"I have lived in this city all my life. My family is here. I am pretty satisfied, but lately I'm getting restless. I want to move somewhere - anywhere. I was thinking of Seattle...:"
Whenever I give a talk, somebody asks this question. If we're in Miami, people want to move to Seattle. If we're in Seattle, Miami sounds pretty good - especially if we're in the rainy season.
(1) Identify what you have now. Lisette said,"My whole family is here. We have family meetings every two weeks. They are very important to me."
(2) Get a sense of why are you restless. Is your career growing stale? Do you need to meet new people?
A common response is, "I can't find anyone to date." Over the years, I hasve found that, when people are ready to commit to a partner, they seem to find just the right person, whether they're in New York, San Francisco, or even Gainesville, Florida.
But some people are ready to move. Sometimes people really do become happier after they've moved. Your true home may be a place you've never been.
(3) Ask yourself, "What am I moving to?" Do you want a bigger city with more culture, more people, more diversity? Do you want to live in a place where you can afford to buy a house? Do you want a change of climate or a place near the water?
"Moving without a job" and "Choosing a destination" are topics from my book, Making the Big Move.
(4) Begin to visualize yourself living in the place you've chosen.
See yourself walking the streets and driving the freeways. Feel the sun coming through the windows. Over time, your visualization will change. Sometimes it will disappear altogether. Don't try to hold on: you'll soon find a new goal.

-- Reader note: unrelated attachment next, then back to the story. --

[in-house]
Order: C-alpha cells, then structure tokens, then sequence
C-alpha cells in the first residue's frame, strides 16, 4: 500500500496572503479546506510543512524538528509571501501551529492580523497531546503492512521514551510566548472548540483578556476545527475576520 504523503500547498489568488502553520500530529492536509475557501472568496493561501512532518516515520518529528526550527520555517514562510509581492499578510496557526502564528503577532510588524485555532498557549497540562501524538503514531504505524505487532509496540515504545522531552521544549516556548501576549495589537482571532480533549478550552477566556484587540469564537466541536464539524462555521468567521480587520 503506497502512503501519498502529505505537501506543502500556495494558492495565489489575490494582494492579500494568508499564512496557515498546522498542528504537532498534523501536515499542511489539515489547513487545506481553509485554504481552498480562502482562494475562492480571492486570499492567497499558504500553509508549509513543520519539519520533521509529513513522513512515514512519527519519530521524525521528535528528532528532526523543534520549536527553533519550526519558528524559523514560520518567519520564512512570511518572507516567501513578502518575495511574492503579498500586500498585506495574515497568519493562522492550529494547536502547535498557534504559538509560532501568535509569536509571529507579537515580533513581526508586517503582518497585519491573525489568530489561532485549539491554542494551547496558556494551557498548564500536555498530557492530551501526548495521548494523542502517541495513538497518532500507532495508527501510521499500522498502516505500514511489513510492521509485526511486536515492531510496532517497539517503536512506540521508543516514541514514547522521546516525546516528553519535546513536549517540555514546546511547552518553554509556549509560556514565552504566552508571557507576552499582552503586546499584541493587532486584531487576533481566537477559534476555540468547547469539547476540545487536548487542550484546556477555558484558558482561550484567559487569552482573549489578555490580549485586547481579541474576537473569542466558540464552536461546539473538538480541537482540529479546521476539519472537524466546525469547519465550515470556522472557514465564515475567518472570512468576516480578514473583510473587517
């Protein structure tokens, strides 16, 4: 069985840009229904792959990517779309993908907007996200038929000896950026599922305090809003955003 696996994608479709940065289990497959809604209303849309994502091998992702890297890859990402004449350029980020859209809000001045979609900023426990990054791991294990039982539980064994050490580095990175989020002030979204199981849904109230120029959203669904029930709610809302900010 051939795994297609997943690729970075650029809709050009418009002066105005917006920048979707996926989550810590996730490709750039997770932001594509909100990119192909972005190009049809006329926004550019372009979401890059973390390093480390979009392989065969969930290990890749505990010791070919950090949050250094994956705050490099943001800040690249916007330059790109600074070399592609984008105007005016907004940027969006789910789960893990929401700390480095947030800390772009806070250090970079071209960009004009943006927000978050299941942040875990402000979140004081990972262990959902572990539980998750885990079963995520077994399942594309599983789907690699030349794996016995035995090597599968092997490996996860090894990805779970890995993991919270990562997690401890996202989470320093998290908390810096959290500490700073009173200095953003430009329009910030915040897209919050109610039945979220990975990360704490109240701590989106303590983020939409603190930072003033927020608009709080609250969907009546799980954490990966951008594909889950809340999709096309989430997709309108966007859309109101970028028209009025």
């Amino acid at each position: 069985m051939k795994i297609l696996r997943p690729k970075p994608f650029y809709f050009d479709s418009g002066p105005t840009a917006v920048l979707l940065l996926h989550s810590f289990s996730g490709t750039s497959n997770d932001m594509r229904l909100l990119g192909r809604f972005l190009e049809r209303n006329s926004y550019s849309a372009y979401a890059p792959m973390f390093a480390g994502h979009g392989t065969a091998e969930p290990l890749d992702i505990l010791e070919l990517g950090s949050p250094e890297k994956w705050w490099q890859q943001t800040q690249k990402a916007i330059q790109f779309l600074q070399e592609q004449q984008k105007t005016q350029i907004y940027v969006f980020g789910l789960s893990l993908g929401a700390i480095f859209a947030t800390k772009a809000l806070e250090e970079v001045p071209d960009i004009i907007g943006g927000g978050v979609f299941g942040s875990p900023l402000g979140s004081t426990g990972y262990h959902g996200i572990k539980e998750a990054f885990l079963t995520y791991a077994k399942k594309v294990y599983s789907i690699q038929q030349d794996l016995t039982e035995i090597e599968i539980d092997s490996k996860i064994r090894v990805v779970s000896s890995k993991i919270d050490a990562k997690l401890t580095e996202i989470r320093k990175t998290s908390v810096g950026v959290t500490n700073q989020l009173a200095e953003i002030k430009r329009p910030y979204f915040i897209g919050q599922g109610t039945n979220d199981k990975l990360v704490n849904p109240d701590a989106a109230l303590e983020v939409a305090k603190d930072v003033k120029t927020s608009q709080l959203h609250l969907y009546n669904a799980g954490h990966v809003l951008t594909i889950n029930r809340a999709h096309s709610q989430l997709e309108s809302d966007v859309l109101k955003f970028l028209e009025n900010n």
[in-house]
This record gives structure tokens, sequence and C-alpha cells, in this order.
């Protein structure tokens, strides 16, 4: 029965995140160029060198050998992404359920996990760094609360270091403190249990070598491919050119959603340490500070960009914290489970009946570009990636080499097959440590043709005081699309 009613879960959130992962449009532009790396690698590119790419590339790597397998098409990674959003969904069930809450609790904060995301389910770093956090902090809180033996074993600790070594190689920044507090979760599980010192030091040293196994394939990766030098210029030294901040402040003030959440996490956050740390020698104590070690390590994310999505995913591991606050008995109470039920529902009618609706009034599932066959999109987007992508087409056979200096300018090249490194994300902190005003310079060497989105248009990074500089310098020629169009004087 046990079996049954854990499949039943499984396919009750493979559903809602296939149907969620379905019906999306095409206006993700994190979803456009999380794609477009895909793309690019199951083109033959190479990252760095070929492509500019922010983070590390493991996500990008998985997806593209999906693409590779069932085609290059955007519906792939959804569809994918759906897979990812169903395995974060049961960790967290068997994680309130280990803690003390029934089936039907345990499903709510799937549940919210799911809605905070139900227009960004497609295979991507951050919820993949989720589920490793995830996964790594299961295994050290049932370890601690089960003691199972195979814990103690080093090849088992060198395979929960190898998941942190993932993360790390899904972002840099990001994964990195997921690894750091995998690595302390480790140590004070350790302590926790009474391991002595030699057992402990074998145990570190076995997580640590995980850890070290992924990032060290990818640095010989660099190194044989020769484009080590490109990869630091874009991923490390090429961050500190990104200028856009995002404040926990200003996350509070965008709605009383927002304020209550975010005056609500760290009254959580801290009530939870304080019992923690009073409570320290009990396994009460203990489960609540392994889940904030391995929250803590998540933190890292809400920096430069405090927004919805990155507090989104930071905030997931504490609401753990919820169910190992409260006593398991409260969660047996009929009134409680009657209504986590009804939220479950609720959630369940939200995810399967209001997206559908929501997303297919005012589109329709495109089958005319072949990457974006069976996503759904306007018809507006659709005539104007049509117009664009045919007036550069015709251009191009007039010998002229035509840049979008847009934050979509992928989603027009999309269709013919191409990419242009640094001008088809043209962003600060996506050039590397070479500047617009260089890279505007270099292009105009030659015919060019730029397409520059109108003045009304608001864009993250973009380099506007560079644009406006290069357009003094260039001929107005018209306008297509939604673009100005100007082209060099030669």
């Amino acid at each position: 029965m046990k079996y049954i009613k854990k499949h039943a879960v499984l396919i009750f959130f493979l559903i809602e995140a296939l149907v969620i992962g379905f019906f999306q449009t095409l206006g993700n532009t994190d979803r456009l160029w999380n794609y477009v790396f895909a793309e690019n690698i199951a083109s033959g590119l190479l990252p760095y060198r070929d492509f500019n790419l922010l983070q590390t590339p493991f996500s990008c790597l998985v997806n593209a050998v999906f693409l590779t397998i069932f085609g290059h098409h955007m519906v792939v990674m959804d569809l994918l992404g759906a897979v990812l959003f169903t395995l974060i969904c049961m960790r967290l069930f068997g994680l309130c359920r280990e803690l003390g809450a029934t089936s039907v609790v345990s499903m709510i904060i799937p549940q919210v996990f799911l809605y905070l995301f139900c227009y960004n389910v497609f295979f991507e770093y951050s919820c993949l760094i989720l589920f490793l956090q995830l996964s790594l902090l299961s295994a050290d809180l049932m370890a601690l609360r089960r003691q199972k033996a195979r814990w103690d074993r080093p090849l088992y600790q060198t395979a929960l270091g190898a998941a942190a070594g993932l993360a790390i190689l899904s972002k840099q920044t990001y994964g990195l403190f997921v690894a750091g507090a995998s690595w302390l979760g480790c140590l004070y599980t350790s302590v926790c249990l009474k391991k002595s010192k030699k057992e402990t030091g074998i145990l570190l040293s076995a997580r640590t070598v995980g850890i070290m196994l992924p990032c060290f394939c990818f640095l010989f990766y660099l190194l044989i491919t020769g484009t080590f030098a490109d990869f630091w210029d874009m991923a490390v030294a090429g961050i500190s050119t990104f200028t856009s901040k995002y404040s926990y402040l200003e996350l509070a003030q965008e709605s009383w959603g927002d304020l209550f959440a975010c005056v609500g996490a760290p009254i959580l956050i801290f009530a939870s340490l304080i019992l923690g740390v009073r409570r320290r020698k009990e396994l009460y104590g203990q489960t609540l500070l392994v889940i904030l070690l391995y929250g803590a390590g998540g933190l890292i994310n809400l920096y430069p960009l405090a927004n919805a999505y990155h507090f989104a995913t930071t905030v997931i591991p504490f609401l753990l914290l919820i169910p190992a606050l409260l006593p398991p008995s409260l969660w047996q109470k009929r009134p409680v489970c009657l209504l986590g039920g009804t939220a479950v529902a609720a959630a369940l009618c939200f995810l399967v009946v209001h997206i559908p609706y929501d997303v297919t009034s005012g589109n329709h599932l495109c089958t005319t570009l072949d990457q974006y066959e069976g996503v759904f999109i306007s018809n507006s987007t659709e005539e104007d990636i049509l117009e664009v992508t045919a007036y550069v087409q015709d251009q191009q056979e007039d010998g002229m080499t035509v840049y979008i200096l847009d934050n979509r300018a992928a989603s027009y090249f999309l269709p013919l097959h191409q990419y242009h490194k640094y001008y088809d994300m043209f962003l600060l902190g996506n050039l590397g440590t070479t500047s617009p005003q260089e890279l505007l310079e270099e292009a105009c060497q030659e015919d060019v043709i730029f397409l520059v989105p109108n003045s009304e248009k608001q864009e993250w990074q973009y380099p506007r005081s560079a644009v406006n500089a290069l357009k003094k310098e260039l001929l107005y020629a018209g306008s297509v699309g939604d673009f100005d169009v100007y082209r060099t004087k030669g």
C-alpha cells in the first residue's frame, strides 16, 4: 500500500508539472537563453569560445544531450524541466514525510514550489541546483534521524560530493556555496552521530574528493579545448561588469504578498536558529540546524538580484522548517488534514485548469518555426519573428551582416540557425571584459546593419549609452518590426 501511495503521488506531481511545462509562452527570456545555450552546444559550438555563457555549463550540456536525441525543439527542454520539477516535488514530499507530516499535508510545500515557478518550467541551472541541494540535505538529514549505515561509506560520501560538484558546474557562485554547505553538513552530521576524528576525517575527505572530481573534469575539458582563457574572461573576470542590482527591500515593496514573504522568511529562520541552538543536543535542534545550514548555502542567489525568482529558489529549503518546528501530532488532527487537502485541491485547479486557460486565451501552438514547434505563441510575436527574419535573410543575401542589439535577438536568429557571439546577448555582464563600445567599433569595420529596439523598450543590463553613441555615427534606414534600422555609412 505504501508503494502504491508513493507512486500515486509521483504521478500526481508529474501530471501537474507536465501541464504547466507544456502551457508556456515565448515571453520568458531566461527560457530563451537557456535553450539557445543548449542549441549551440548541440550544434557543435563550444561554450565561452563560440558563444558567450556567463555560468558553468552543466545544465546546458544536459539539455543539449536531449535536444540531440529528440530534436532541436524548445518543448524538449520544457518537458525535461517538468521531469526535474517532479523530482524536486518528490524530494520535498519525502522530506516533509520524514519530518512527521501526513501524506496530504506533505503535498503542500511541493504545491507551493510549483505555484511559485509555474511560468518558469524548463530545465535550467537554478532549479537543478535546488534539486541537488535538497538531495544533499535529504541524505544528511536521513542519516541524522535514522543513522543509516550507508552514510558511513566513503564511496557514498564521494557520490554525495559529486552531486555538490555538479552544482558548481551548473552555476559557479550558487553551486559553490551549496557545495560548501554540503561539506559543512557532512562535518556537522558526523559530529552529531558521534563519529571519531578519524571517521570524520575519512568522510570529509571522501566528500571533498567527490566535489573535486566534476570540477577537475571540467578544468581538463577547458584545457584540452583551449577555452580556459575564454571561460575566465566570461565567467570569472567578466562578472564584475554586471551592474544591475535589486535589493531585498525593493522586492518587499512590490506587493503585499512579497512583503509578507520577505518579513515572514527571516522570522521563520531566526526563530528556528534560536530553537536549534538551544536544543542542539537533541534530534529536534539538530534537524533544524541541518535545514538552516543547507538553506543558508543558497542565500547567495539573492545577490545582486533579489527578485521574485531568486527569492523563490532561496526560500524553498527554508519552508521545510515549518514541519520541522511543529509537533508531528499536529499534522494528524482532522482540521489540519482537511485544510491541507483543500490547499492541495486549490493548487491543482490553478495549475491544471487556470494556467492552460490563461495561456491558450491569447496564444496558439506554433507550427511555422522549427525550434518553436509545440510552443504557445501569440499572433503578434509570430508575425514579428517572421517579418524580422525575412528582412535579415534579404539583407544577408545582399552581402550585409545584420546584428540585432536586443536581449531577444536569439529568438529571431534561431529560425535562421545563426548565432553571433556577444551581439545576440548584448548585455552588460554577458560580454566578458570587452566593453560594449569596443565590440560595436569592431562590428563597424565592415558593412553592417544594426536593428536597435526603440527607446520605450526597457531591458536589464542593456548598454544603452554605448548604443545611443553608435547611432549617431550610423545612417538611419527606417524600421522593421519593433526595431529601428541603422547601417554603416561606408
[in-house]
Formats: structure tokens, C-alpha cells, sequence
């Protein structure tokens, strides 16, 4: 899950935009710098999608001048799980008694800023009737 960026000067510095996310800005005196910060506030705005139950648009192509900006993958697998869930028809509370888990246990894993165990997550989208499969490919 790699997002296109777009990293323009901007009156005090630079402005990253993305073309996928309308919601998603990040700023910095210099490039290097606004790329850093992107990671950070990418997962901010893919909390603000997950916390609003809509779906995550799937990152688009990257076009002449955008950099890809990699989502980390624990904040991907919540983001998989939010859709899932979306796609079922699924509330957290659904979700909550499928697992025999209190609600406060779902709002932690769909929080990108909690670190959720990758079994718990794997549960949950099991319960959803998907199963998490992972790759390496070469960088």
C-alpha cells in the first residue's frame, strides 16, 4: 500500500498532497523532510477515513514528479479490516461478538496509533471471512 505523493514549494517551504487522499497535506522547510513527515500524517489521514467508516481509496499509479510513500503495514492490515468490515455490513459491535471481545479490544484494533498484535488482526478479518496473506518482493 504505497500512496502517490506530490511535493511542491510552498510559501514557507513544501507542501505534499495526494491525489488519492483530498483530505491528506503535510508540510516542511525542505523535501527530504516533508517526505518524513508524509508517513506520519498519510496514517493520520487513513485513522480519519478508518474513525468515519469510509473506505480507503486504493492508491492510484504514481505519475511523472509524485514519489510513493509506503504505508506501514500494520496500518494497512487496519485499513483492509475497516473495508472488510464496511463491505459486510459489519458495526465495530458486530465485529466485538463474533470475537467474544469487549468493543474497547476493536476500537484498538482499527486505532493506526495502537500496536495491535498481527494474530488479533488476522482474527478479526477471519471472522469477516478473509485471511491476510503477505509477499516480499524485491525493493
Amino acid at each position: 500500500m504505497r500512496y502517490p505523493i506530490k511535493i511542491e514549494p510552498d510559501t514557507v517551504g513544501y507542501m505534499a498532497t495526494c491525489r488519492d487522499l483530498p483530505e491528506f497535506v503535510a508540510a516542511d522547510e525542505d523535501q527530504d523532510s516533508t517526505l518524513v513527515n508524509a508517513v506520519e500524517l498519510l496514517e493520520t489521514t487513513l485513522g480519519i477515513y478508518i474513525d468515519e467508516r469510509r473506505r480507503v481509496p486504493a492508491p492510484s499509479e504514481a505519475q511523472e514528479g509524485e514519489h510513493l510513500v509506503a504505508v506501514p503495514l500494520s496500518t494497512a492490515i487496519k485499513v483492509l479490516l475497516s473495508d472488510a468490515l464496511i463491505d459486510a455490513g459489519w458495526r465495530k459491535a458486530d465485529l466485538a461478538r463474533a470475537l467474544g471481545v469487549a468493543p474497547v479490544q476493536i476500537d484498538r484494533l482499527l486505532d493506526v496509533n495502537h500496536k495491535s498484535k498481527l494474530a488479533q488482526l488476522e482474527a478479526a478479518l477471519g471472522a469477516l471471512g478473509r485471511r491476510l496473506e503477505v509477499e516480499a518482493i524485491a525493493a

And don't try to visualize a place you've never been. Visit first. Visualize later.
(5) Expect surprises, once you admit you are restless and can visualize yourself already moved.
I began visualizing a move to Philadelphia while I was living in Canada. I wasn't sure how I'd get there or where I'd live or what I'd be doing. I just imagined walking around Rittenhouse Square, living in a great apartment with wide windowsills where the cats could sun themselves while I worked on the computer.
The visualization came easily. Eventually I was offered a job in the Philadelphia area and found an apartment I loved. The cats did enjoy the windowsills (although they thought the low-flying helicopters were pretty strange birds) and I began writing my book there.
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About The Author
Cathy Goodwin, Ph.D., is an author, speaker and career/business consultant, helping midlife professionals take their First step to a Second Career. http://www.cathygoodwin.com.
"Ten secrets of mastering a major life change" mailto:firstname.lastname@example.org
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